Tatyana Feeney wows us again with her simple brand of illustrating and storytelling in Little Frog’s Tadpole Trouble (Alfred A. Knopf Books for Young Readers, $16.99, Ages 1-3).

The universal tale of a new baby (or in this case, nine tadpoles) taking all of mommy and daddy’s attention from big brother (or in this instance, Little Frog) will delight older siblings, whether boys or girls.

We all know newborns don’t do much, but require oodles of attention from their parents. So it is when Little Frog suddenly finds himself the big brother to nine tadpoles. They can’t build towers, they can’t play the drums, and they can’t even jump! All they can do is take mommy and daddy’s time away from Little Frog, who is resentful of missing story time and goodnight kisses from his parents.

Then, one day the tadpoles grow into little frogs themselves becoming perfect playmates for their big brother. Little Frog decides having siblings isn’t so bad after all, and that it makes his family better than ever. Little Frog becomes the best big brother and one youngsters can relate to.

A companion book for Feeney’s other works: Small Bunny’s Blue Blanket (see below) and Little Owl’s Orange Scarf, Little Frog’s Tadpole Trouble is the perfect book when a new baby is brought into the family.

 

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Small Bunny’s Blue Blanket written and illustrated by Tatyana Feeney, Alfred A. Knopf Books for Young Readers.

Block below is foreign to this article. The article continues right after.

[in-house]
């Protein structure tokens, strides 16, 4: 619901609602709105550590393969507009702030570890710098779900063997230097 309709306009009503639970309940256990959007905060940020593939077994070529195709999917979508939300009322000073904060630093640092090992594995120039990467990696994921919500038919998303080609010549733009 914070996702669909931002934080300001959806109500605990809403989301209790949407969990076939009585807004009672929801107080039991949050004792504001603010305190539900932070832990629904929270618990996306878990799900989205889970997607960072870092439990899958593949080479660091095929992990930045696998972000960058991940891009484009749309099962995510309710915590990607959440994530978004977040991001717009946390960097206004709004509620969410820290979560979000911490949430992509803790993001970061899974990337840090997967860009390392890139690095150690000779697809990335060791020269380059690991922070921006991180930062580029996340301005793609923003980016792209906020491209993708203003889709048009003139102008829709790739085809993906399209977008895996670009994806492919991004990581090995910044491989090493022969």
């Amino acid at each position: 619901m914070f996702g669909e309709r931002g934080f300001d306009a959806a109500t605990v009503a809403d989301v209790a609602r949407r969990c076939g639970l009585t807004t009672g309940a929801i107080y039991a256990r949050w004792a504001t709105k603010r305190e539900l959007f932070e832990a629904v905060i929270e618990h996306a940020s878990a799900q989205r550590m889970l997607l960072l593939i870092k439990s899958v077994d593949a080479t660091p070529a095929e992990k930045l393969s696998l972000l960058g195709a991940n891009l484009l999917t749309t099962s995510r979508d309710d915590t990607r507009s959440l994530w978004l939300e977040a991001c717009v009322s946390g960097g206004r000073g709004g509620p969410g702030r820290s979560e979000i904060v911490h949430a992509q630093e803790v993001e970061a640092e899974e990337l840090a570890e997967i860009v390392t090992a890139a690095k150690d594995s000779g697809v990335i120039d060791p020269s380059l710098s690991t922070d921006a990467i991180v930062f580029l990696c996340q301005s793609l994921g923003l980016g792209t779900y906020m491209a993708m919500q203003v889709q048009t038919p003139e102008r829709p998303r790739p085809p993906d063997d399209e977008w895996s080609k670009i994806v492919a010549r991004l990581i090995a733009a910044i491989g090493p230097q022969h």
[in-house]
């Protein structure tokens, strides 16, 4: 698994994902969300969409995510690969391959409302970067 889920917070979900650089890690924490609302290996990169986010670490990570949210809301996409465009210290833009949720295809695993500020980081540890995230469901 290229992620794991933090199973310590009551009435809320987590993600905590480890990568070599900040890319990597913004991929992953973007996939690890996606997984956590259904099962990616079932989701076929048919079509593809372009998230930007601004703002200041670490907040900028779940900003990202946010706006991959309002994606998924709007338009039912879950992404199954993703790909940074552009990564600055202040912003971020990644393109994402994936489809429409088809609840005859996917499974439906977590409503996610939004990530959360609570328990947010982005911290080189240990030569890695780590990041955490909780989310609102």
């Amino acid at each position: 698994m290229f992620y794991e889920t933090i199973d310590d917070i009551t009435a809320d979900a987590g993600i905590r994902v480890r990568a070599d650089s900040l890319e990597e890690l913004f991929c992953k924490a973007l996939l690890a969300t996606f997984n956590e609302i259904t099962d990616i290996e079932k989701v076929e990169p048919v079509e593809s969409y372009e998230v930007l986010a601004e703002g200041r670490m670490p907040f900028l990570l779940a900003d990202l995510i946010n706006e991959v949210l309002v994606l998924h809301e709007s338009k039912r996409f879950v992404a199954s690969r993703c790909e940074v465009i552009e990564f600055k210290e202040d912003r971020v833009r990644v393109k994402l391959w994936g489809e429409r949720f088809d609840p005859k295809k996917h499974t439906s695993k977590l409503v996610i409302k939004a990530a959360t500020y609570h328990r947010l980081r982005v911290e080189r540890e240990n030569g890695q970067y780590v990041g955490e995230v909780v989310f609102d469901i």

Here’s a book for all of you parents out there with little ones who have an attachment to a blanket, stuffed animal, or other inanimate object. You are not alone! Who hasn’t tried to sneak a sour smelling “doggie” into the washer? How many times have you heard of the dad cajoling the night janitor to let him into the preschool to retrieve the “bunny” left in a cubby, just so his daughter could go to sleep, or seen the dirty, frayed, and much loved blanket dragging behind a toddler in the grocery store? Tatyana Feeney, author of Little Owl’s Orange Scarf and Little Frog’s Tadpole Trouble, has enchanted us again with Small Bunny’s Blue Blanket and captured one of the cutest and at the same time most frustrating, loves of wee ones: the security blanket.

Small Bunny’s Blue Blanket (Alfred A. Knopf Books for Young Readers, $6.99, ages 1-3 ) is released this time as a board book, just perfect for tiny hands to hold. With simple text and illustrations in watercolor and ink, it will be enjoyable for the youngest of “readers.”

Small Bunny and his blue blanket are inseparable. They swing together, play in the sand together, and even paint together. Just as bunnies get dirty and need a bath, so do blankets. At bath time, Small Bunny tries hiding from Mother, but she finds him and his blue blanket. After giving Small Bunny a bath, she insists on washing blue blanket too. Small Bunny counts the minutes until it is done washing and drying, which to him feels like an eternity. Mother is happy with the blanket and says it’s “just like new.” Small Bunny doesn’t like “new” and goes about swinging, painting, and playing with his blue blanket until it’s just the way it was before.